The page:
Unchain My Heart—er, my CPI (With apologies to Ray Charles.)

Word comes today that President Obama will propose a “grand bargain” budget next week. It will contain a mixture of revenue increases and cuts to some programs all with an eye towards achieving a reduction in deficits of $1.8 trillion over the next ten years.

Among the scheduled cuts or reforms are a proposal to have a means test for certain Medicare benefits, slashing farm subsidies, and reductions in federal employee retirement benefits. The most glaring proposal to me…as it does affect me personally…is establishing a so-called “chained CPI” (Consumer Price Index) which will limit increases in monthly Social Security benefits in the future.

It does not have any impact on current payouts. But, as I have noted here and in other forums the current formula for Cost Of Living Adjustments (COLA) for SS beneficiaries is already woefully inadequate. It is also different in composition from other COLA formulas applicable to other government functions and programs.

Thus, for the years 2010-2013 my monthly benefit has grown by roughly 6%…not per year but in total. Two years (2010-2011) saw no increse at all. During those same years the COLA which sets Congressional pay has led to approvals for a raise each and every year. To its credit Congress has voted to reject the raise each time.

Now whatever the reported rate of inflation over that period, I have no doubt you will all agree that certain goods and services have grown more costly by far more than 6%, especially food. My hike in 2011 of $36 per month was negated by a corresponding increase in my fixed costs of living, let alone the creeping advance of higher food costs.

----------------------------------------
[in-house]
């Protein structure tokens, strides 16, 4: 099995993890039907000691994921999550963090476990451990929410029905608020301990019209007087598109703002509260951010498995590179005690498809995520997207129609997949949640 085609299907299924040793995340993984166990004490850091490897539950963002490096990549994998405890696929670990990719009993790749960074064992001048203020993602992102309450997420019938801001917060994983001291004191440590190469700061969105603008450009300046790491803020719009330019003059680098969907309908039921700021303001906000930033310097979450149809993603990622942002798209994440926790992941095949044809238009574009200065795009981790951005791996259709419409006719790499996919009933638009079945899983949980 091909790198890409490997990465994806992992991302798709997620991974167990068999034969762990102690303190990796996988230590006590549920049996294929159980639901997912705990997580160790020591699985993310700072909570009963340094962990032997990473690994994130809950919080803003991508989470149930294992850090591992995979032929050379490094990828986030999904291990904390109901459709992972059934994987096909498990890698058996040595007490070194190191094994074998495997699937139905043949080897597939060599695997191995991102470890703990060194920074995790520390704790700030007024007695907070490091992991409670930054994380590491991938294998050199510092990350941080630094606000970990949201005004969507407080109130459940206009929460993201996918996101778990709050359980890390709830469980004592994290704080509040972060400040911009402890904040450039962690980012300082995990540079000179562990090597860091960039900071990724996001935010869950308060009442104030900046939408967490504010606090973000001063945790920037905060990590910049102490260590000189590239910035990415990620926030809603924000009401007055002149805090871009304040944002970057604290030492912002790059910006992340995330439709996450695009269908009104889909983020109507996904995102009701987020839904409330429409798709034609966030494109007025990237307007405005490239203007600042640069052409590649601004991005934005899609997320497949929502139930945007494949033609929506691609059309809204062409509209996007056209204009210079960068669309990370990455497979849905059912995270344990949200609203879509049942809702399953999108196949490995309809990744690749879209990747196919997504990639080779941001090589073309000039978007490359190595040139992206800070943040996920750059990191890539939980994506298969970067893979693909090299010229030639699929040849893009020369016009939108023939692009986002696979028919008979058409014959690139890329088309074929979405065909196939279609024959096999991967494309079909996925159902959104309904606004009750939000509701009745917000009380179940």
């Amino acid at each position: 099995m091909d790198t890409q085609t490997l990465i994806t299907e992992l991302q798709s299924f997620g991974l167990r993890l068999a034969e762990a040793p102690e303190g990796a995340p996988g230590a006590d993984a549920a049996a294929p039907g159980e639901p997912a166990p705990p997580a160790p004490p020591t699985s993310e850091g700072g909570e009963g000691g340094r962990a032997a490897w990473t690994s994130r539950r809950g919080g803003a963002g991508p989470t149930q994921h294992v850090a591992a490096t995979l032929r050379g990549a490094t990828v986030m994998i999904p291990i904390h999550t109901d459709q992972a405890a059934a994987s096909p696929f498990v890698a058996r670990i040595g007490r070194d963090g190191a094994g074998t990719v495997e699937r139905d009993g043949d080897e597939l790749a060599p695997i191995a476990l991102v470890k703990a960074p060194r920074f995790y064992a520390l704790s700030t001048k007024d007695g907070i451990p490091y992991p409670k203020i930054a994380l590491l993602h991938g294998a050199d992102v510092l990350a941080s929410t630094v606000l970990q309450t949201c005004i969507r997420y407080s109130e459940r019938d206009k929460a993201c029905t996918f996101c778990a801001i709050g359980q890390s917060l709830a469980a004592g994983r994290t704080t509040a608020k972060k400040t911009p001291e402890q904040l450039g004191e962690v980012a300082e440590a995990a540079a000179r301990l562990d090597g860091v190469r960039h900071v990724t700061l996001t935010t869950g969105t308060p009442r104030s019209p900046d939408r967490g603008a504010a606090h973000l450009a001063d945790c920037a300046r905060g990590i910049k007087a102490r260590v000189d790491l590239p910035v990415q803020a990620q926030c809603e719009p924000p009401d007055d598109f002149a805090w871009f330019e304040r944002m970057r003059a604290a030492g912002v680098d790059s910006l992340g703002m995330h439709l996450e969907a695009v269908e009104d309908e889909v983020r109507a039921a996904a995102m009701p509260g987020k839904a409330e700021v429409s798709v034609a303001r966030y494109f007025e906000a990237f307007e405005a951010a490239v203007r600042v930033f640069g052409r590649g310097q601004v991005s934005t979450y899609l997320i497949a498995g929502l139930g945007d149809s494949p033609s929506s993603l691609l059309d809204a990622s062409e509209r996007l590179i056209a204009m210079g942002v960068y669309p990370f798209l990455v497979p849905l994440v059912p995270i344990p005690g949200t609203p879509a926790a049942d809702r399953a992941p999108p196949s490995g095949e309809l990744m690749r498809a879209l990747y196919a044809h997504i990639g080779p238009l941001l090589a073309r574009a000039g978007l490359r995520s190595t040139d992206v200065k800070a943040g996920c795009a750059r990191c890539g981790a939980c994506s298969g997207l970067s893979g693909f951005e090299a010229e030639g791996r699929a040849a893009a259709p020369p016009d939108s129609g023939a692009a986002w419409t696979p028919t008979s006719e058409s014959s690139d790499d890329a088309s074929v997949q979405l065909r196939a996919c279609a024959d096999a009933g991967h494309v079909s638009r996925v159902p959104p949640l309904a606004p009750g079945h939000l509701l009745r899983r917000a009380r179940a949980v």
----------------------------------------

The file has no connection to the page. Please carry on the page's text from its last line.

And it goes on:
I don’t expect sympathy on this matter just for my situation. Indeed many SS recipients have other sources of retirement income that makes the effect of a chained CPI on them negligible. But millions, like me, rely on SS for their entire or the great majority of their income.

Because Obama’s proposals have tax hikes included, there is certain to be vigorous opposition from Republican members of Congress, so this “grand bargain” may not become reality. But the mere fact Obama is offering us up for human sacrifice is enormously disappointing.

I’m Not Scared Of Dying

Popular film critic Roger Ebert died yesterday. He had been fighting health issues for quite some time and so he had ample opportunity to contemplate his mortality and express his concerns. This he did in his book, Life Itself: A Memoir.

What he wrote in dismissing his fear of death is remarkable in its simple, understandable wisdom. In this excerpt from his book appearing in Salon, Ebert begins:

I know it is coming, and I do not fear it, because I believe there is nothing on the other side of death to fear. I hope to be spared as much pain as possible on the approach path. I was perfectly content before I was born, and I think of death as the same state. I am grateful for the gifts of intelligence, love, wonder and laughter. You can’t say it wasn’t interesting. My lifetime’s memories are what I have brought home from the trip. I will require them for eternity no more than that little souvenir of the Eiffel Tower I brought home from Paris.

He continues by noting that though he was raised Roman Catholic and internalized its social tenets but no longer adheres to its theology. He rejects the claim by some that it is tragic and dreary to approach death without faith.

His take on the purpose of our lives is no less uncomplicated.